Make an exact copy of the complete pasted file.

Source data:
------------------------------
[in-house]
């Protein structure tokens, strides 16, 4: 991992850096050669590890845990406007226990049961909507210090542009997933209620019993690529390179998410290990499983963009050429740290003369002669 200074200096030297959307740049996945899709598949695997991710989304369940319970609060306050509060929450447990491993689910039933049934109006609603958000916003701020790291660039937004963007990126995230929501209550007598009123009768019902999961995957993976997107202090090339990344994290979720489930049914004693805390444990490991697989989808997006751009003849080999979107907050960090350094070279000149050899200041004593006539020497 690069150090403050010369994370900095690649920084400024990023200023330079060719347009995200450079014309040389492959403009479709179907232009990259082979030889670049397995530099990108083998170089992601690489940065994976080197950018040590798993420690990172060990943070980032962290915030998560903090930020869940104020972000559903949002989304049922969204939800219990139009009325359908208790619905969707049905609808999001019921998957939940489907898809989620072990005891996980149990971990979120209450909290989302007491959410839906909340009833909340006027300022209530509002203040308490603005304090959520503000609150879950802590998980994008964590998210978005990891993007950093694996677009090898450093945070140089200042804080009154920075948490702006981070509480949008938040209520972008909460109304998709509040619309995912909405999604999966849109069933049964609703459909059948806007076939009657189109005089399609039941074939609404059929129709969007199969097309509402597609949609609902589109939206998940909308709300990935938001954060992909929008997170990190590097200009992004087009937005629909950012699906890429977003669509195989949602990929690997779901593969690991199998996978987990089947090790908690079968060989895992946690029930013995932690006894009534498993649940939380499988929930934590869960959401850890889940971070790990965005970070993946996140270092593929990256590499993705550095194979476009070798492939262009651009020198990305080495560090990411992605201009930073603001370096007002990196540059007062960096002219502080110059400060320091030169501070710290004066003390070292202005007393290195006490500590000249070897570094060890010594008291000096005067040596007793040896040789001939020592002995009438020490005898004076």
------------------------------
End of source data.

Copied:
[in-house]
């Protein structure tokens, strides 16, 4: 991992850096050669590890845990406007226990049961909507210090542009997933209620019993690529390179998410290990499983963009050429740290003369002669 200074200096030297959307740049996945899709598949695997991710989304369940319970609060306050509060929450447990491993689910039933049934109006609603958000916003701020790291660039937004963007990126995230929501209550007598009123009768019902999961995957993976997107202090090339990344994290979720489930049914004693805390444990490991697989989808997006751009003849080999979107907050960090350094070279000149050899200041004593006539020497 690069150090403050010369994370900095690649920084400024990023200023330079060719347009995200450079014309040389492959403009479709179907232009990259082979030889670049397995530099990108083998170089992601690489940065994976080197950018040590798993420690990172060990943070980032962290915030998560903090930020869940104020972000559903949002989304049922969204939800219990139009009325359908208790619905969707049905609808999001019921998957939940489907898809989620072990005891996980149990971990979120209450909290989302007491959410839906909340009833909340006027300022209530509002203040308490603005304090959520503000609150879950802590998980994008964590998210978005990891993007950093694996677009090898450093945070140089200042804080009154920075948490702006981070509480949008938040209520972008909460109304998709509040619309995912909405999604999966849109069933049964609703459909059948806007076939009657189109005089399609039941074939609404059929129709969007199969097309509402597609949609609902589109939206998940909308709300990935938001954060992909929008997170990190590097200009992004087009937005629909950012699906890429977003669509195989949602990929690997779901593969690991199998996978987990089947090790908690079968060989895992946690029930013995932690006894009534498993649940939380499988929930934590869960959401850890889940971070790990965005970070993946996140270092593929990256590499993705550095194979476009070798492939262009651009020198990305080495560090990411992605201009930073603001370096007002990196540059007062960096002219502080110059400060320091030169501070710290004066003390070292202005007393290195006490500590000249070897570094060890010594008291000096005067040596007793040896040789001939020592002995009438020490005898004076």